As Japan-based Nissan Motor Co. has decided to sell off its electric vehicle (EV) battery subsidiary, Automotive Energy Supply Corp. (AESC), to a Chinese renewable energy firm Envision Group, expectations are growing that South Korean EV battery companies, including LG Chem Ltd., will be able to secure a new market.
According to industry sources on August 19, Nissan Motor has recently announced that it will sell off its EV battery manufacturing business division to Chinese wind turbine giant Envision Group.
The division includes its subsidiary AESC and battery manufacturing operations in Smyrna, Tennessee, owned by Nissan North America, as well as operations in Sunderland, England, owned by Nissan Motor Manufacturing. Envision Group will also purchase Nissan’s Japanese battery development and production engineering operations located in Oppama, Atsugi and Zama.
Nissan jointly set up AESC with NEC Corp. in 2007. AESC has become the fifth largest battery producer in the world after it supplied batteries to the Nissan Leaf EV. Nissan holds a 51 percent stake in AESC, while NEC owns a 49 percent stake. To complete the deal, Envision Group will first purchase 25 percent out of a 51 percent stake in AESC owned by Nissan and then the rest later.
Envision Group announced that it would retain the current employees and all business divisions and development centers as well as establish a new division in charge of battery production where Nissan holds a 25 percent stake. Last year, Nissan tried to offload AESC to GSR Capital, a private investment fund based in China, but that transaction fell apart last month as GSR failed to make a payment of US$1 billion (1.12 trillion won).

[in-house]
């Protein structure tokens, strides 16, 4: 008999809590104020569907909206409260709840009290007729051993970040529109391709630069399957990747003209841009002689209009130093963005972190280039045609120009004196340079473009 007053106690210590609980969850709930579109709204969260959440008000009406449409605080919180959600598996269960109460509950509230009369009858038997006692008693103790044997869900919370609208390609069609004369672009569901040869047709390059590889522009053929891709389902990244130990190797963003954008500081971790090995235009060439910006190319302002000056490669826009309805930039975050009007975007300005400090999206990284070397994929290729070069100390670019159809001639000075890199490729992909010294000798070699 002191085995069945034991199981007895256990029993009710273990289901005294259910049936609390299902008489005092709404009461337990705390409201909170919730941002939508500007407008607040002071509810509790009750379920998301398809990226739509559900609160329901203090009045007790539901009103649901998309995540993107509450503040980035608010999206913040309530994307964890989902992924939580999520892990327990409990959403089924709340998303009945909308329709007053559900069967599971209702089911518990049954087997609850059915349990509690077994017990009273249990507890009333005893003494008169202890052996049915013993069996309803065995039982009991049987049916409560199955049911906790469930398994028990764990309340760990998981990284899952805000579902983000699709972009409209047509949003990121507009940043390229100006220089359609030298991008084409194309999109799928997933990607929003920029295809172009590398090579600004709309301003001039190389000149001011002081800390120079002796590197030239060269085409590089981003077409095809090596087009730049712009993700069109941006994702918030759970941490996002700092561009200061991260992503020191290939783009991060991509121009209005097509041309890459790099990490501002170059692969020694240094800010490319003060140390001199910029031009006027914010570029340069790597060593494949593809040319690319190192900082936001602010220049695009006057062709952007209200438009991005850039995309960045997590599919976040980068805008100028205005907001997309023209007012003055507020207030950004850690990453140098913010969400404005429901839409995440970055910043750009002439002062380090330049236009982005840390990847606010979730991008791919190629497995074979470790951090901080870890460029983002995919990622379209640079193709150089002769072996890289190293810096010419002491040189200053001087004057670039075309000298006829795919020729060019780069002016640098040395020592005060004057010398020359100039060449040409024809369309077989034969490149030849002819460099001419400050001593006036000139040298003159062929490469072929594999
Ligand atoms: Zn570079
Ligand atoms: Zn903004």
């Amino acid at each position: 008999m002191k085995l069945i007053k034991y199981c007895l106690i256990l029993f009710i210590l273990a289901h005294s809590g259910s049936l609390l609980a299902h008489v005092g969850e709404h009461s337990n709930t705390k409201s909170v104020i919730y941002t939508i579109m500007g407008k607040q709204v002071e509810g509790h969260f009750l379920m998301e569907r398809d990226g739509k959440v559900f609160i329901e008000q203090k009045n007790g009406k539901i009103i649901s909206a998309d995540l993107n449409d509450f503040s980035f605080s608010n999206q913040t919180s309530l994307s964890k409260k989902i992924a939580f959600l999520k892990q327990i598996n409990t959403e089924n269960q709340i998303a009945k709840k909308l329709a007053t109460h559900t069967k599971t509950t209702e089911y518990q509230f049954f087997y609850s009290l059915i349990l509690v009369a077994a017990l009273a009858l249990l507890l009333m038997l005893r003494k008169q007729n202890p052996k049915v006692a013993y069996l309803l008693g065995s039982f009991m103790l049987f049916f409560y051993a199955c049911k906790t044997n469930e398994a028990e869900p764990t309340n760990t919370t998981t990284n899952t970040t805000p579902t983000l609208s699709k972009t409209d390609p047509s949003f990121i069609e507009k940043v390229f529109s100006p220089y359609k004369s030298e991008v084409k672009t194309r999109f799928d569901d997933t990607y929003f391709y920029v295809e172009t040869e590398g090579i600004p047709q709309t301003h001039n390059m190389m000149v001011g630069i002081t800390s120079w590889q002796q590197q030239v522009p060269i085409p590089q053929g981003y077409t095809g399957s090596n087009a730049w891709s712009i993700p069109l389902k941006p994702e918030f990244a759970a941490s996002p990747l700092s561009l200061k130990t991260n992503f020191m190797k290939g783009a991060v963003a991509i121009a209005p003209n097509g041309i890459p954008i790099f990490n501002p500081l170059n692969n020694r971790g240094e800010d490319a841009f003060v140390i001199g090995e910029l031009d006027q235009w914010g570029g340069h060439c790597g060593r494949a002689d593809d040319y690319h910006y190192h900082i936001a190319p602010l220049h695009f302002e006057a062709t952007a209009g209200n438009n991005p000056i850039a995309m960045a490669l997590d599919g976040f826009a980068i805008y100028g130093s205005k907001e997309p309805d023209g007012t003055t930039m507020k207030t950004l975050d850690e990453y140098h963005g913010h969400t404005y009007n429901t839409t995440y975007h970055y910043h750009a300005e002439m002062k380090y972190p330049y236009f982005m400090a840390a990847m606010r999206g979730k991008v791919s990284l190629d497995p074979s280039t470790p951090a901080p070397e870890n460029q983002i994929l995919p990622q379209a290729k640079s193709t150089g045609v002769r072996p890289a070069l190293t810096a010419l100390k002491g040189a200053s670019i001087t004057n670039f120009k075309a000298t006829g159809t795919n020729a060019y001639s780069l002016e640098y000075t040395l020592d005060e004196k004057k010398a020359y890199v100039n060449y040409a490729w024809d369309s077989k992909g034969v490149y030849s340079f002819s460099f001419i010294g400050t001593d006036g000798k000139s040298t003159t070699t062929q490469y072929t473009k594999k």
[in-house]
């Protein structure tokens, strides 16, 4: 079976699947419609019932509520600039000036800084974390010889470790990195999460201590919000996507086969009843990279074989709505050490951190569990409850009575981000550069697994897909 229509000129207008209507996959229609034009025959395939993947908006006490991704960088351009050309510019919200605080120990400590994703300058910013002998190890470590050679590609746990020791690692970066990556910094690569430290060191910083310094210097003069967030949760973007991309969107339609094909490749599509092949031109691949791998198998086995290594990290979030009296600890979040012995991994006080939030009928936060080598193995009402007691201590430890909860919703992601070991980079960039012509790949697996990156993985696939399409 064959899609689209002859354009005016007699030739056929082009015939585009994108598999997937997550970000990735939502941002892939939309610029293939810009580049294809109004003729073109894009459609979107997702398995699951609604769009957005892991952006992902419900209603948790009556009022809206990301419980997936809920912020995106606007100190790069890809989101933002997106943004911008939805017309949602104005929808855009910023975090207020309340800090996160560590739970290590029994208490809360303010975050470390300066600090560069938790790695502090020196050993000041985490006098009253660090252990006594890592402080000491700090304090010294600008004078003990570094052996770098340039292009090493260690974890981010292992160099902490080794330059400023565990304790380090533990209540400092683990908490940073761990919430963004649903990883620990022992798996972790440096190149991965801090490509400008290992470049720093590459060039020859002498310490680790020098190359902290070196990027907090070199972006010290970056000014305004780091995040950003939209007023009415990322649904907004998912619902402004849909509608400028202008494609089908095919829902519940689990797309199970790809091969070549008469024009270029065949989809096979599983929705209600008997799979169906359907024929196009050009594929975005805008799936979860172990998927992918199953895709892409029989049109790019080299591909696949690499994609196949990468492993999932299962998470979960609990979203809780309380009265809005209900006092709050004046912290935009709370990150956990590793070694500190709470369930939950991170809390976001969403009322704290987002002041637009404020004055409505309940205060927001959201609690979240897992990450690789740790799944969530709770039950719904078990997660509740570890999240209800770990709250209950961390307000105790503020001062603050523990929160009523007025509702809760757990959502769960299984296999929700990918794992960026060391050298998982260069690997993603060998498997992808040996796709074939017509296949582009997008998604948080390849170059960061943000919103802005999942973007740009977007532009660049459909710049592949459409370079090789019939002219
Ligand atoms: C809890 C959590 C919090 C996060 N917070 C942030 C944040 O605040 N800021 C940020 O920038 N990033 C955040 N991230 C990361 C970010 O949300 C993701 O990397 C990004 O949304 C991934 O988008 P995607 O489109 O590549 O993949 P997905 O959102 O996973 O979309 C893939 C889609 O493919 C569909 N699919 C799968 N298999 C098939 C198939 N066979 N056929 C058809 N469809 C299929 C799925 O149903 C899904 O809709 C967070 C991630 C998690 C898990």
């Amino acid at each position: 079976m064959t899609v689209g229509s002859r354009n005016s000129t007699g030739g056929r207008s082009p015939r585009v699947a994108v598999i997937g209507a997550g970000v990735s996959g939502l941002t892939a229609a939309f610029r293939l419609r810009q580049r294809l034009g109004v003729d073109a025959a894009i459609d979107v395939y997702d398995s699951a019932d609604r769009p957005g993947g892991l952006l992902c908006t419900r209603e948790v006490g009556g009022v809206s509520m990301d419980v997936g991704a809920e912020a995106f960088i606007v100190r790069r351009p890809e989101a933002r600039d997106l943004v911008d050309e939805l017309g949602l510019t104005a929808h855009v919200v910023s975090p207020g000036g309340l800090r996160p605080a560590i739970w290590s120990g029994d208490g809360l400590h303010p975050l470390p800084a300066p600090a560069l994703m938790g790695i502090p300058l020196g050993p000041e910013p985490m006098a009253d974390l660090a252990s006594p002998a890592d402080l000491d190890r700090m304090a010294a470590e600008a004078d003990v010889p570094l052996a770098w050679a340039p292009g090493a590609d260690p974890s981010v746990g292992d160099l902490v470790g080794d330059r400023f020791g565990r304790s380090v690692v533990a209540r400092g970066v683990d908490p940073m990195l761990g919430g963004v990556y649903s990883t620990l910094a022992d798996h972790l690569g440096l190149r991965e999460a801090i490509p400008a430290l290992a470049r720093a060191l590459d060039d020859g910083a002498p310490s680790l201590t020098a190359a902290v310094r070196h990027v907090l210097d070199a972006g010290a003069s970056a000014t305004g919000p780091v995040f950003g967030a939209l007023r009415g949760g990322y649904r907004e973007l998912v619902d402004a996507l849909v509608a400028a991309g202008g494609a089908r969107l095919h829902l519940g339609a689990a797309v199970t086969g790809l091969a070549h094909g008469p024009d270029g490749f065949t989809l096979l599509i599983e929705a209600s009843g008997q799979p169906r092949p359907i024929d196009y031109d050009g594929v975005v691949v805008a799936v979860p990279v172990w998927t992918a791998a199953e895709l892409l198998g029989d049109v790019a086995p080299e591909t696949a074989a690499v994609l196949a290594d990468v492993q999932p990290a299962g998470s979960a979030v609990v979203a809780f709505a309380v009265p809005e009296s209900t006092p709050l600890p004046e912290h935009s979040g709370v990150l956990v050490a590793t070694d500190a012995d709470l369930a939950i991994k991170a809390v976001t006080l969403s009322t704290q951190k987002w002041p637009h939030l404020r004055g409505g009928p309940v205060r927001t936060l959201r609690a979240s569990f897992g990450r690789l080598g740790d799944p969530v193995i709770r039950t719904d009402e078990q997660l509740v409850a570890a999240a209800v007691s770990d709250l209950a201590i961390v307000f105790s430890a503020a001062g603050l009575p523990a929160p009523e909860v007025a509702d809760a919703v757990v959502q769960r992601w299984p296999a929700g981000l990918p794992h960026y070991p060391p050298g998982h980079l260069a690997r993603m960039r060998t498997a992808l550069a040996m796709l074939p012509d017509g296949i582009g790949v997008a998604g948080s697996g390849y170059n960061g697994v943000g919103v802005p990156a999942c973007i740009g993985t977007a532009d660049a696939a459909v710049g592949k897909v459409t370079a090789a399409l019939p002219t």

Market experts say that Nissan has decided to sell off its EV battery subsidiary to focus more on developing and producing market-leading electric vehicles. In fact, the battery manufacturing business division has the largest size in the automotive lithium-ion battery sector. However, there is a possibility that LG Chem’s battery can be used in the new Nissan Leaf E-Plus to be released next year. Nissan is now looking for a new supplier.
Accordingly, all eyes are on which batteries will be used in Nissan EVs to be launched in the future. The industry thinks that Nissan is more likely to be supplied with batteries from AESC for a certain period of time because it said it would keep holding a 25 percent stake in AESC even after selling it off to Envision Group. However, it believes that Nissan is highly likely to diversify its battery suppliers in the long term.
In this case, not only domestic EV battery makers, such as LG Chem and Samsung SDI Co., but also foreign ones, like China’s Contemporary Amperex Technology Ltd. (CATL), will have a new market. However, many experts think that LG Chem will be the one that will win the new client. This is because LG Chem supplies EV batteries to Renault Samsung Motors Corp., one of the mainstays of the Renault-Nissan alliance.
Meanwhile, LG Chem has recently signed a deal with China-based lithium producer, Jiangxi Ganfeng Lithium, to receive lithium hydroxide, one of the core raw materials in the production of EV batteries. In a bid to secure a large quantity of lithium hydroxide, the firm had also signed a deal with Canada's Nemaska Lithium in June, securing 35,000 tons of lithium hydroxide. The two deals enable LG Chem to receive a total of 83,000 tons of lithium hydroxide that is capable of producing batteries for 1.7 million high-energy EVs.